What is the fashion world without leather? And no one feels this more intrinsically than most Kenyan designers. It has the versatility to create bags, shoes, furniture, jewellery, dresses and so on. If you have an idea, there is possibly a way to work leather into it. It also possesses that durability attribute that enables leather products to remain aesthetically pleasing much longer than other materials.
Modern Meadows has the know-how on designing, growing and binding a protein known as collagen to create leather ‘hide’.
However, since leather is considered as a co-product of the meat industry, it is subject to vacillations in the amount of leather available, the quality grade and because of the demand for it, the prices are sure to increase inconveniently. But what if there was a way of getting high-grade leather without having to kill poor Bessie and all her cow friends? Or have to deal with those inopportune fluctuations?
A Brooklyn Biotech start-up, Modern Meadow, has turned to the world of Biodesign for real world solutions. There not talking about creating a more convincing synthetic product, the well-known pleather alternative, but rather made from living cells to replicate fully biological leather. I know, it sounds like a sci-fi movie premise, right?
“[l]eather is essentially entirely made of collagen—organized collagen protein…Our process makes cow collagen, without touching a cow.” ~ Andras Forgacs
But thanks to biofabrication, Modern Meadows has the know-how on designing, growing and binding a protein known as collagen to create leather ‘hide’. If you’re wondering why collagen in particular, Modern Meadow’s co-founder, Andras Forgacs explains in an interview with xconomy US that, “[l]eather is essentially entirely made of collagen—organized collagen protein…Our process makes cow collagen, without touching a cow.”
Forgacs further explains that this leather will have a “tuneable feature”. This basically means that it will allow them to customise the leather to be thinner, stronger and even more flexible than traditional leather as we know it. He even promises that it would give the designer the ability to order customized structural and visual assets that they would easily engineer and design.
Then there’s the additional environmental aspects that they believe their collagen productions will bring. For starters, the improved manufacturing process will mean precise shapes and sizes are produced for reliable quality and quantity. By their calculations, that would reduce the waste of leather by up to 80%. The fact that they are pure collagen products, they don’t have to deal with hair and fat, making the tanning process shorter and a more efficient and closed-loop system. That would be less resources such as energy, water, chemicals and land being utilised to create animal-free leather.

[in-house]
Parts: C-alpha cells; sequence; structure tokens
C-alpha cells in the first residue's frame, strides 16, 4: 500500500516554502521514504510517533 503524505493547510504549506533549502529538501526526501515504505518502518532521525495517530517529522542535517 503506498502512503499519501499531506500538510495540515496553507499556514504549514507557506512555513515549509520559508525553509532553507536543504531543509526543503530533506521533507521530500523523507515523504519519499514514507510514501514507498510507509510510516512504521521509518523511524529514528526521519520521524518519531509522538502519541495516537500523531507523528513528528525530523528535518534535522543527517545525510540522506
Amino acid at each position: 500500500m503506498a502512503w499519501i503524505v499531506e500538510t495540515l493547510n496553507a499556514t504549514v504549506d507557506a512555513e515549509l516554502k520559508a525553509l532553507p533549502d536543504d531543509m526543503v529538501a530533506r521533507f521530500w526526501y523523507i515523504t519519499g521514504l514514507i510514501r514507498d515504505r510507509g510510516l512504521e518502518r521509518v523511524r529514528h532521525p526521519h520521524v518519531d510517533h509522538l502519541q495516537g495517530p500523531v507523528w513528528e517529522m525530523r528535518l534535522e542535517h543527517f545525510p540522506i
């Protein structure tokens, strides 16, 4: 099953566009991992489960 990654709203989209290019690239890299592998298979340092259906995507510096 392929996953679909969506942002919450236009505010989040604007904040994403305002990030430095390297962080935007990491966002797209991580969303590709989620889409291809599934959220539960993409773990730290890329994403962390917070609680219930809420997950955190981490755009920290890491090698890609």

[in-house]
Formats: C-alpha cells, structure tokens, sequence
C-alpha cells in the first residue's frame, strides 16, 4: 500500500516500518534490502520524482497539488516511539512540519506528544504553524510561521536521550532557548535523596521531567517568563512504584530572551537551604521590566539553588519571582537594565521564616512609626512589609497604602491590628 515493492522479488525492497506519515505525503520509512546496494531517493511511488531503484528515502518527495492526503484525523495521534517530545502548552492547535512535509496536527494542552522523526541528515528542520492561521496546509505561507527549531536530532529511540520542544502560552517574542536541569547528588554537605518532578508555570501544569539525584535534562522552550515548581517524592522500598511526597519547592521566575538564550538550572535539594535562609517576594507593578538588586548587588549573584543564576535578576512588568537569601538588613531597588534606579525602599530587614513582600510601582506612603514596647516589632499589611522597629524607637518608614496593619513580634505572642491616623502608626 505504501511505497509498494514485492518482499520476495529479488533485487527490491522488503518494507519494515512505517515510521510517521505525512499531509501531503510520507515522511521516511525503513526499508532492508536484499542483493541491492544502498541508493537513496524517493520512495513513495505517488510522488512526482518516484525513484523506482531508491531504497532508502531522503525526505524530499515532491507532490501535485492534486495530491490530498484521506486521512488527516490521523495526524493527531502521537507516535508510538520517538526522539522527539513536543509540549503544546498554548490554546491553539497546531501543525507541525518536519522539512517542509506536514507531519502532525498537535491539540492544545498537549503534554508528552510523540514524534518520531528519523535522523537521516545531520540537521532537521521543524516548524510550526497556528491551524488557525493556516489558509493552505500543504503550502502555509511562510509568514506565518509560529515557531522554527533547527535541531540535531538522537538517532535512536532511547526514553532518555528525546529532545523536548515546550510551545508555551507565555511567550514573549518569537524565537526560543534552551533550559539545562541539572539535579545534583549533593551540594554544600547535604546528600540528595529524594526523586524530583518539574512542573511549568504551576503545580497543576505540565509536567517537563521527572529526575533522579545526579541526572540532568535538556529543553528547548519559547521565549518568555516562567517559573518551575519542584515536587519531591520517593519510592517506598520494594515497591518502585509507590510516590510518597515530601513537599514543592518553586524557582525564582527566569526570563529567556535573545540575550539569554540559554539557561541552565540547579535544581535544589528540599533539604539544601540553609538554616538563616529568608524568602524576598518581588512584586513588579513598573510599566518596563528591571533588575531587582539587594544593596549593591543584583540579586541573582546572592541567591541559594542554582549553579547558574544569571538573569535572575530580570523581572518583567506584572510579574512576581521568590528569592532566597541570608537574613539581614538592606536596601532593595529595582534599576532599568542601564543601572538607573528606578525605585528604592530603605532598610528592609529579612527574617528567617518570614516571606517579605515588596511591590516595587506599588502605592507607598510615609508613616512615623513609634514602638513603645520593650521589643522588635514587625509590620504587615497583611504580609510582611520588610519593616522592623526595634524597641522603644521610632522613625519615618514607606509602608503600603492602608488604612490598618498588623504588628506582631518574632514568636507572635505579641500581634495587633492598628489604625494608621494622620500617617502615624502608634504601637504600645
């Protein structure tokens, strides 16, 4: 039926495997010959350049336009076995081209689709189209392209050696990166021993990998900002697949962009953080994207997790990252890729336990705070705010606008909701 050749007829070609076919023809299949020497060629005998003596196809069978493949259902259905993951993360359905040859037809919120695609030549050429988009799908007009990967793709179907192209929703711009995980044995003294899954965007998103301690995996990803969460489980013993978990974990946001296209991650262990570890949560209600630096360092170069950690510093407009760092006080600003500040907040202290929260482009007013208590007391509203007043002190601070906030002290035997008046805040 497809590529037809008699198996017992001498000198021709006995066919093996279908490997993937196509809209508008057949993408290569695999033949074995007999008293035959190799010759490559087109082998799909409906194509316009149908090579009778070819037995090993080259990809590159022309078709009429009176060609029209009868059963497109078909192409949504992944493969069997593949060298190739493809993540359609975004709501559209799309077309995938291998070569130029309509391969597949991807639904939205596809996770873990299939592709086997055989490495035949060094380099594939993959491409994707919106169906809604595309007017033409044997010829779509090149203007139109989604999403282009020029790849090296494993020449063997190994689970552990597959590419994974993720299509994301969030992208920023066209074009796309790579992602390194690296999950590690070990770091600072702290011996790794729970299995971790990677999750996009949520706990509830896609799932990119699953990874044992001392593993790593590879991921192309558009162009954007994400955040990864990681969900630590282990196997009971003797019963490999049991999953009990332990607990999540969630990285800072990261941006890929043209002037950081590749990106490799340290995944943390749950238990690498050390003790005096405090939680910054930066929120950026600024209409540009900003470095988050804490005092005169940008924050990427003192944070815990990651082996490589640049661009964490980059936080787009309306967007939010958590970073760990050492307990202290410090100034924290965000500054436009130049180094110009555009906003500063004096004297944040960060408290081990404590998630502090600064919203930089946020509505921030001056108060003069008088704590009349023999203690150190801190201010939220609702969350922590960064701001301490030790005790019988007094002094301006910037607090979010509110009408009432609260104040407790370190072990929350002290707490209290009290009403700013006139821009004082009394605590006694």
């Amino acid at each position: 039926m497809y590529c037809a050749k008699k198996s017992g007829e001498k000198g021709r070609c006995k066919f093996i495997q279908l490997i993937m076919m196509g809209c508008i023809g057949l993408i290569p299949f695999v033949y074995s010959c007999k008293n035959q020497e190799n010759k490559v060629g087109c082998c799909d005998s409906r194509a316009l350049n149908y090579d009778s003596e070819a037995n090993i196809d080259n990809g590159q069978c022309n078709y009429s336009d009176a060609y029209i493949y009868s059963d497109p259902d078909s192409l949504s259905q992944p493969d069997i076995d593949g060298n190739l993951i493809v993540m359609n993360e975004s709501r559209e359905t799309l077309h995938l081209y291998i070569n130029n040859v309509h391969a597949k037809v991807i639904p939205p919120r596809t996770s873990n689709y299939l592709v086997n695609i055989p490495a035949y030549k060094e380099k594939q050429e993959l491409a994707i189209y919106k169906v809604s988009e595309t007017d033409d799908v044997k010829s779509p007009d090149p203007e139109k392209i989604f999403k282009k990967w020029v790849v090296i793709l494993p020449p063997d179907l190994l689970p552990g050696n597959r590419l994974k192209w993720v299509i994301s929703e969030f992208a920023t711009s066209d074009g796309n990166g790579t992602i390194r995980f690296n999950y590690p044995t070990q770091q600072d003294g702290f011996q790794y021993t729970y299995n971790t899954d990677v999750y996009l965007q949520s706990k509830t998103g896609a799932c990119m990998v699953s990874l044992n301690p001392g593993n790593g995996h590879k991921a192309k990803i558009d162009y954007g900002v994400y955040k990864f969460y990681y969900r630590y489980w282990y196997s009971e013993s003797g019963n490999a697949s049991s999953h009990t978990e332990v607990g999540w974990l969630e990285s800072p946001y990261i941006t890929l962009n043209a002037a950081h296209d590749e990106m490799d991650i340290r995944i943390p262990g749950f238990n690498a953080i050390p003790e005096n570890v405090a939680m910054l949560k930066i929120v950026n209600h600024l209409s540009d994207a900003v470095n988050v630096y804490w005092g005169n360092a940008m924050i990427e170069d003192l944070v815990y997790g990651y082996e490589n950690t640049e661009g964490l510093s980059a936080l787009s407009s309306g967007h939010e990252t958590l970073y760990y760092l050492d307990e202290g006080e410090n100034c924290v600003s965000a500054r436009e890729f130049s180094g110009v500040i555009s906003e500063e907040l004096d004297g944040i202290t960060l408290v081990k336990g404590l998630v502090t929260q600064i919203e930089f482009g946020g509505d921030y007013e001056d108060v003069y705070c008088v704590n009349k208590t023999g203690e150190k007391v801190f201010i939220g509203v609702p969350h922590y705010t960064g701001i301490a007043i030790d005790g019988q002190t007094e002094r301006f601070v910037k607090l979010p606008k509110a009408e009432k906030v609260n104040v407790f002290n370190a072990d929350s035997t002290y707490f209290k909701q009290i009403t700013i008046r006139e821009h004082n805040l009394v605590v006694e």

This isn’t the first time Forgacs is working with growing cells. In fact, before Modern Meadow, he co-founded a bioprinting company with his father called Organovo. It contributes to the world of medical and pharmaceutical research by concentrates on developing human tissue. So it’s no shocker that they have managed to raise $40 million this year to move their research and development phase into full-scale production. That’s a total of $53.5million funding raised so far. Which means it could be a tangible reality pretty soon. And cows everywhere rejoice.
While the company is focused now on creating commercialised leather most like that from a cow, they hope to develop in the future other varieties of leathers such as crocodile. Because, in their own words, “[they] believe in a future where animal products are animal-free”. Oh, and that the global leather industry is estimated to reach close to USD $247 billion by 2019.
It promises to be the leather we know and love but with better performance characteristics. There are skeptics on legitimacy of this concept, in particular if the entire process is completely animal and cruelty free. But as we wait to see what the $40million support will produce, and it does succeed and somehow becomes a cost effective alternative for designers, is this something that African designers will be willing to adopt? And what would that mean for leather industries on the continent? Is this something that would pose a threat or a support system? We’re curious to hear your thoughts on the matter. You know the drill, share with us in the comment section [in our brand new website yay!] below.